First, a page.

Wednesday, July 27, 2011

Hiroshige - One Hundred Famous Views of Edo

View of Nihonbashi Tōri I-chōme (Nihonbashi Tori I-chōme Ryakuzu) (8th Month, 1858)

Hiroshige's One Hundred Famous Views of Edo, actually composed of 118 splendid woodblock landscape and genre scenes of mid-nineteenth-century Tokyo, is one of the greatest achievements of Japanese art. In order to protect these very special prints, the Museum can only physically display them periodically, but they are presented here in this ongoing online exhibition. The series, reproduced online in its entirety, contains many of Hiroshige's best loved and most extraordinary prints. It is a celebration of the style and world of Japan's finest cultural flowering at the end of the shogunate.

Hiroshige’s views of the city, known as modern day Tokyo, show the city and its environs in the four seasons. You can view them organized that way, browse by keyword, or browse them all in a single page of thumbnails.

The larger images also have a magnifier feature, that you may find useful although I did not - the zoom feature prevents viewing a larger image without the magnification which distorts the picture. The regular images are large enough, however, to be enjoyed on their own.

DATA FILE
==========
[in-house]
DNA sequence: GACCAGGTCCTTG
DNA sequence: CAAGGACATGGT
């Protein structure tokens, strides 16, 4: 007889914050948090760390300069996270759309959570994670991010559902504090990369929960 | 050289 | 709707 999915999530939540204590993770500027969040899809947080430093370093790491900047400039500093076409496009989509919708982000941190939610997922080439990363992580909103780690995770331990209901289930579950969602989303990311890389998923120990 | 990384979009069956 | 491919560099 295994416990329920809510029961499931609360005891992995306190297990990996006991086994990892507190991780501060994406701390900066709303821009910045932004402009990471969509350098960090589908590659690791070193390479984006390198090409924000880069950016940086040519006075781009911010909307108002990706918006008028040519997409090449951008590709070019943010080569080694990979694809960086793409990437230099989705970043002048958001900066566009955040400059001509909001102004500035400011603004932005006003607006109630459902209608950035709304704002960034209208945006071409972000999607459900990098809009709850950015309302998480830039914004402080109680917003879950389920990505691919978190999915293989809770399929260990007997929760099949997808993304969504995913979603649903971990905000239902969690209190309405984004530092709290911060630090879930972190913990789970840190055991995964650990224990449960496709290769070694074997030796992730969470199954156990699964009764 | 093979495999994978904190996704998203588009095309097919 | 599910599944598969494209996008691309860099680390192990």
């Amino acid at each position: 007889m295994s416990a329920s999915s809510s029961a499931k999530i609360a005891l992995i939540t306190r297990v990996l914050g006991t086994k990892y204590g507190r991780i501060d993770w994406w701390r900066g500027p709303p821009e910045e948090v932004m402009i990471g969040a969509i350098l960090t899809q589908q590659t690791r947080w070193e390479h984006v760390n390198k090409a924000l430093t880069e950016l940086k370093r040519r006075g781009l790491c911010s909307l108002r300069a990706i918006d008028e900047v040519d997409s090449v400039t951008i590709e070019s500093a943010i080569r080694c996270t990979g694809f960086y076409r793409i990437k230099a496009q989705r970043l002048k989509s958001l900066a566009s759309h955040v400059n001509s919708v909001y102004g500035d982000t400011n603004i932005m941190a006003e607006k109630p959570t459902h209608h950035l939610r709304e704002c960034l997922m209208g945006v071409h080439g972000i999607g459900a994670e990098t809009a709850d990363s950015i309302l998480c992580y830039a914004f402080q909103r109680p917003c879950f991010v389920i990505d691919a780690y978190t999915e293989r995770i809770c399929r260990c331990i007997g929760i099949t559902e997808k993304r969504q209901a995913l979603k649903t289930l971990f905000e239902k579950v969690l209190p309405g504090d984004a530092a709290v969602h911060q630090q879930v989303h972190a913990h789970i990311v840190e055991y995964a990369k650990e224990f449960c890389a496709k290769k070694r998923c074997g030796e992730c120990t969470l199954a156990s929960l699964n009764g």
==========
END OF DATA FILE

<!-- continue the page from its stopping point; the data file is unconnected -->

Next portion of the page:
It is a murky winter night as the Oumayagashi ferry approaches its landing on the west bank of the Sumida River. The two figures in the bow of the ferry are yotaka, "night hawks"—the lowest class of prostitutes in Edo. This image is the closest Hiroshige ever attained to depicting the vicissitudes of the life of Edo's lower class, and he did so in a manner calculated not to offend. The faces, for example, are shown as amusing caricatures of the thick lips and pug noses for which yotaka were known. In fact, many such women were disfigured by disease, which led them to hide under the sort of thick make-up we see here. The yotaka suffered a brutal life, and their painful existence was long associated in Japanese art and literature with the cold of winter.

There are a series of essays on the website, from a biography of Hiroshige, to how to read a Japanese woodcut to informative captions on each image.

On an entirely different site, I found a series of poems in honor of Hokusai but the sentiments can apply equally to both artists.

1 comment:

A Cuban In London said...

That second painting is great. Mainly because of its sombre tone.

Many thanks.

Greetings from London.